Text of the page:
Borger in Hutchinson County, Texas — The American South (West South Central)
Cable-tool drilling rig used by the Gulf Oil Corp.
This cable-tool drilling rig was one of many used by the Gulf Oil Corporation in the early Borger oil field. It is one of the few remaining rigs of its type. The sign displayed on the front of the rig states that it is the Gulf Dial # 51, but that information refers only to the last well the rig was used to drill. The rig drilled eight wells on the Gulf Dial oil lease north of the Canadian River in Hutchinson County. It was moved to a site adjacent to the Aluminum Dome in Borger in the early 1960's for display. In 1984, the rig was disassembled, transported and reassembled where it is today as as one of the permanent outdoor exhibits of the Hutchinson County Historical Museum.
Most rigs in the early Borger field were wood, constructed on-site by rig builders. As early as the late 1920's, steel rigs began to appear because they could be used to drill many wells as compared to the single-use wooden rigs. Steel rigs were easy to assemble, disassemble and transport and were much more cost-effective in areas where
Cable-tool rigs didn't "drill" oil wells as rotary rigs do today, but literally pounded a hole in the ground. Driven by a boiler such as the example which is displayed here, which was fired with wood, natural gas or any suitable fuel available at the site, the boiler produced steam which drove an engine which caused a walking beam to repeatedly lift and drop the heavy drill bits which were attached to the cable. Occasionally, the driller would raise the bit from the well bore to remove cuttings and rock debris from the hole. A tool known as a bailer was lowered into the water-filled bottom of the well at which time a valve would close inside the bailer which trapped the drill cuttings. The bailer would then be raised to the surface and emptied... and the process would begin again. Drill bits were repeatedly heated in a forge, sharpened and reused until worn out. In this field it often required two to three months of continuous, around-the-clock drilling to find "black gold." As many as four wells in five resulted in "dry holes," but it only took one well to make a gambling "wildcatter" a wealthy man.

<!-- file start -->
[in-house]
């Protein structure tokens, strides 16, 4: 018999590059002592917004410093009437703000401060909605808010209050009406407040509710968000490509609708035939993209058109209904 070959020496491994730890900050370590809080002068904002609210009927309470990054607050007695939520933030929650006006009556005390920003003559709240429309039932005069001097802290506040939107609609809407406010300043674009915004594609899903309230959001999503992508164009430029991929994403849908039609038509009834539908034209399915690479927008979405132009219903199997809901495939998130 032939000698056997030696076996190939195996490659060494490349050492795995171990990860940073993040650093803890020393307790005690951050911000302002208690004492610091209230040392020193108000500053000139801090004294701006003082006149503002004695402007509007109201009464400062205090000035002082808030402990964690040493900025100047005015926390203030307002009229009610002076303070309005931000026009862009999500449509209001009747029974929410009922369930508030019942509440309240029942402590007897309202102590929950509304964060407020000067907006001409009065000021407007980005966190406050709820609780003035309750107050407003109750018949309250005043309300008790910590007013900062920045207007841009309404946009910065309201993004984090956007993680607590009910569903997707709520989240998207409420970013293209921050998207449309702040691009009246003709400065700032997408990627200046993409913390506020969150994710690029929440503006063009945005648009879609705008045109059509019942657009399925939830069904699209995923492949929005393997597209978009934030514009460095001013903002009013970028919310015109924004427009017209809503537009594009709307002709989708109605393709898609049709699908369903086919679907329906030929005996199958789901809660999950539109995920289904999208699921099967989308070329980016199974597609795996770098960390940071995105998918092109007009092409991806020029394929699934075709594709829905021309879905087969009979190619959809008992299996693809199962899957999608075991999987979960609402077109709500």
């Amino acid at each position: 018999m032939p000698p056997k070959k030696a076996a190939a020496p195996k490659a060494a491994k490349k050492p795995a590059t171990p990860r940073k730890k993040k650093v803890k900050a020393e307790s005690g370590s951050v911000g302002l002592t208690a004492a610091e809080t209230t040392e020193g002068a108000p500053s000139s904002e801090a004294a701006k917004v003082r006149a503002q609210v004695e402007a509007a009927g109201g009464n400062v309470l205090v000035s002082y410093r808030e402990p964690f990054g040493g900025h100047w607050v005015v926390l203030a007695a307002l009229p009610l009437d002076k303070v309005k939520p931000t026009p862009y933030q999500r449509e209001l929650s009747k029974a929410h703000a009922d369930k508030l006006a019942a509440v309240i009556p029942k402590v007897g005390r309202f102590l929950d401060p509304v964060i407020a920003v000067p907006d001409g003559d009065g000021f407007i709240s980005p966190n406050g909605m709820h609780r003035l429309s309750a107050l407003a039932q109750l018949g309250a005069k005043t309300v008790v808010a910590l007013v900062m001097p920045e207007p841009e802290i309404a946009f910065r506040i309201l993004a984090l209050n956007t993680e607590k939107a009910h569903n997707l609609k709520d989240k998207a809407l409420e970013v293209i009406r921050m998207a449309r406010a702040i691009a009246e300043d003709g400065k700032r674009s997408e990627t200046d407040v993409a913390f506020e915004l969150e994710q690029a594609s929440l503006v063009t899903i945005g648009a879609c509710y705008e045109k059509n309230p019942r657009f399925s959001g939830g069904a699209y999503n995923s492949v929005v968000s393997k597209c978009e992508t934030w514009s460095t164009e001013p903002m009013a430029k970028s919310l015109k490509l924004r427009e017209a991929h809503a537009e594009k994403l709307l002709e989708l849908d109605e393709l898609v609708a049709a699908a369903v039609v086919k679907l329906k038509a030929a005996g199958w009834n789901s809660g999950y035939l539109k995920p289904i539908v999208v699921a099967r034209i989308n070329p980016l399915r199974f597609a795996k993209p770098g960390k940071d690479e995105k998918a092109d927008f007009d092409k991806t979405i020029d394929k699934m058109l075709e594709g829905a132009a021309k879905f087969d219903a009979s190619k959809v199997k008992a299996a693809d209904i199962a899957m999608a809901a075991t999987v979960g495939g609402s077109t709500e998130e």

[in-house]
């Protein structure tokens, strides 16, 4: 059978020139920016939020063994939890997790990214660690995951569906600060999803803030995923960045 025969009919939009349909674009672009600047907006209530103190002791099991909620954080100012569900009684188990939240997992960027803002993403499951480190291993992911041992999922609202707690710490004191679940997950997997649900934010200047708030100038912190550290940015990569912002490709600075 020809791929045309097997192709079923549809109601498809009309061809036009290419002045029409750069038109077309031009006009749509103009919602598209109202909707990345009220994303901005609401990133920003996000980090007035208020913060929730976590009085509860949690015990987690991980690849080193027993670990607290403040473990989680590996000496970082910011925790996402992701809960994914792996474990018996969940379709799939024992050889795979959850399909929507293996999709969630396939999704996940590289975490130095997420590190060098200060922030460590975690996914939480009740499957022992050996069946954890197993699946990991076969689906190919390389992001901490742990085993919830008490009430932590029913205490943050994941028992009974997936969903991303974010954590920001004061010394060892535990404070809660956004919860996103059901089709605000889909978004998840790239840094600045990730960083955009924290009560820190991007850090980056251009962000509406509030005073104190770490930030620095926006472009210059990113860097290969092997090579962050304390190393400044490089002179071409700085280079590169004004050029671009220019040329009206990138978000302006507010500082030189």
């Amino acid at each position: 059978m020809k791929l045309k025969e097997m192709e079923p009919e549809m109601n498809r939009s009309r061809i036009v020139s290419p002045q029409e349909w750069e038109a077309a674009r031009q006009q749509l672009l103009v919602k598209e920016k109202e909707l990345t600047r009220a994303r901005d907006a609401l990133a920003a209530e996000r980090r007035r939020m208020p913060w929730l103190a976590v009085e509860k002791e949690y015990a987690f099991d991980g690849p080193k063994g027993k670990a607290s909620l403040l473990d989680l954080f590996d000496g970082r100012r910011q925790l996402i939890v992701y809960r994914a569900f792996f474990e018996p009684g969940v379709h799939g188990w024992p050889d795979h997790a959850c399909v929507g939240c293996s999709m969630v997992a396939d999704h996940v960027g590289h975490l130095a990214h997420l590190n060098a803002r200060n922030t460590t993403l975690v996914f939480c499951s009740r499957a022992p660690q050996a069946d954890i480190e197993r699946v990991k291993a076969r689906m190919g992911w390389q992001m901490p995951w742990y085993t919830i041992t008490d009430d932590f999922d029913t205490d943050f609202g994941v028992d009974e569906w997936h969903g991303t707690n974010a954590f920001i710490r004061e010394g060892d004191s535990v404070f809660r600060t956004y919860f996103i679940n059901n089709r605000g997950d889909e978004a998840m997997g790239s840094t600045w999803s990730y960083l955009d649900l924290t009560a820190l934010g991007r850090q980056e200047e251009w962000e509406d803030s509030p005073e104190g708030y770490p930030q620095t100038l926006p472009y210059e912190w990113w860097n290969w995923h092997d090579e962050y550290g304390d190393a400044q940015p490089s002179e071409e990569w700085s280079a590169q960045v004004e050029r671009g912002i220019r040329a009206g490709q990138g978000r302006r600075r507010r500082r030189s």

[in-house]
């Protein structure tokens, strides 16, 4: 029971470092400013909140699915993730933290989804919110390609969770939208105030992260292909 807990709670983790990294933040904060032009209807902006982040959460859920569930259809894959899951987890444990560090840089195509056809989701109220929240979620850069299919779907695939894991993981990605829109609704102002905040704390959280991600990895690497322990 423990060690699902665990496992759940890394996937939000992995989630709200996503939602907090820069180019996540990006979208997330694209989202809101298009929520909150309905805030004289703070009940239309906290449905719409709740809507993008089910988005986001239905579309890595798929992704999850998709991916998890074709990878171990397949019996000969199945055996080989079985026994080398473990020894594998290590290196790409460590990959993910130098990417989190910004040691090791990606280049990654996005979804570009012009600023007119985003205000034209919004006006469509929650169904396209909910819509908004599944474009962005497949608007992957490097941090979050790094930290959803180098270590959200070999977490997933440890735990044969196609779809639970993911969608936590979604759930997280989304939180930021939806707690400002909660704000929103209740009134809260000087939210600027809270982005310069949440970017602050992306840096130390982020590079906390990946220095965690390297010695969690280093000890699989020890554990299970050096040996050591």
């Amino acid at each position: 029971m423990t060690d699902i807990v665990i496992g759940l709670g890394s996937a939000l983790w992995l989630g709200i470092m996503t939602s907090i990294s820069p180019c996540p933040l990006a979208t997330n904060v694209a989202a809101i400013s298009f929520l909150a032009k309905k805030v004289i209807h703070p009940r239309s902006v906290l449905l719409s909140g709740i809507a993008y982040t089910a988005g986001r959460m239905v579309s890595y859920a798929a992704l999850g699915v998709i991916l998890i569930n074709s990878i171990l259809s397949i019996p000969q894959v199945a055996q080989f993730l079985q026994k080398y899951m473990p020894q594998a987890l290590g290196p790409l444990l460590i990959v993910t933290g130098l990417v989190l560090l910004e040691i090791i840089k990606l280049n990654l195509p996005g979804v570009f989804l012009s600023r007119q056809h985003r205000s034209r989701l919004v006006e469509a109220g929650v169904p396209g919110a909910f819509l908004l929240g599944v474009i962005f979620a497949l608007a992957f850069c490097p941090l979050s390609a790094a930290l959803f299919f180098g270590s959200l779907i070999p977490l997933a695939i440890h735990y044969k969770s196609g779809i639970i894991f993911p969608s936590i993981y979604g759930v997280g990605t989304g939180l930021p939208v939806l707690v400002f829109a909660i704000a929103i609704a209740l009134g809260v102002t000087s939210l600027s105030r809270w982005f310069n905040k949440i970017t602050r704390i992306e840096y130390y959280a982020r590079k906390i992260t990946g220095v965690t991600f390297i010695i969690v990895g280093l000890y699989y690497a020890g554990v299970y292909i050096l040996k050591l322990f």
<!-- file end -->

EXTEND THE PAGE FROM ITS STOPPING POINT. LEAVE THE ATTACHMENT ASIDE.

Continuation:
The Petroleum Hall exhibit was also built in 1984 to house the museum's collection of heavy machine tools and vehicles which were too large to display in the museum's main building. The wife and
Middle Left: above, Like this rig, the men who drilled the wells in the early Borger oil field, were made of steel.
Lower Left: left, Petroleum Hall exhibits include tools, equipment and the reconstructed office of Central Supply Company.
Center: Two rig hands in front of a steel cable-tool rig in 1926.
Erected by Hutchinson County Historical Museum.
Topics. This historical marker is listed in this topic list: Industry & Commerce. A significant historical year for this entry is 1984.
Location. 35° 40.342′ N, 101° 23.403′ W. Marker is in Borger, Texas, in Hutchinson County. Marker is on North Main Street, 0.1 miles south of West 7th Street, on the right when traveling south. The marker is located in front of the drilling rig by the sidewalk. Touch for map. Marker is at or near this postal address: 618 North Main Street, Borger TX 79007, United States of America. Touch for directions.
Other nearby markers. At least 8 other markers are within walking distance of this marker. Grand Hotel and Grand Hardware Building (within shouting Quanah Parker Trail (within shouting distance of this marker); Borger 1929 Jail (within shouting distance of this marker); Boomtown (within shouting distance of this marker); The Huber Paraffin Scraper (within shouting distance of this marker); Bessemer Gas Engine (within shouting distance of this marker); LeRoi Motor-Generator Set (within shouting distance of this marker); Allis-Chalmers/Cooper Winch Tractor (within shouting distance of this marker). Touch for a list and map of all markers in Borger.
Also see . . . Drilling rig. (Submitted on June 22, 2022, by James Hulse of Medina, Texas.)
Credits. This page was last revised on June 22, 2022. It was originally submitted on June 22, 2022, by James Hulse of Medina, Texas. This page has been viewed 95 times since then and 38 times this year. Photos: 1, 2, 3, 4. submitted on June 22, 2022, by James Hulse of Medina, Texas.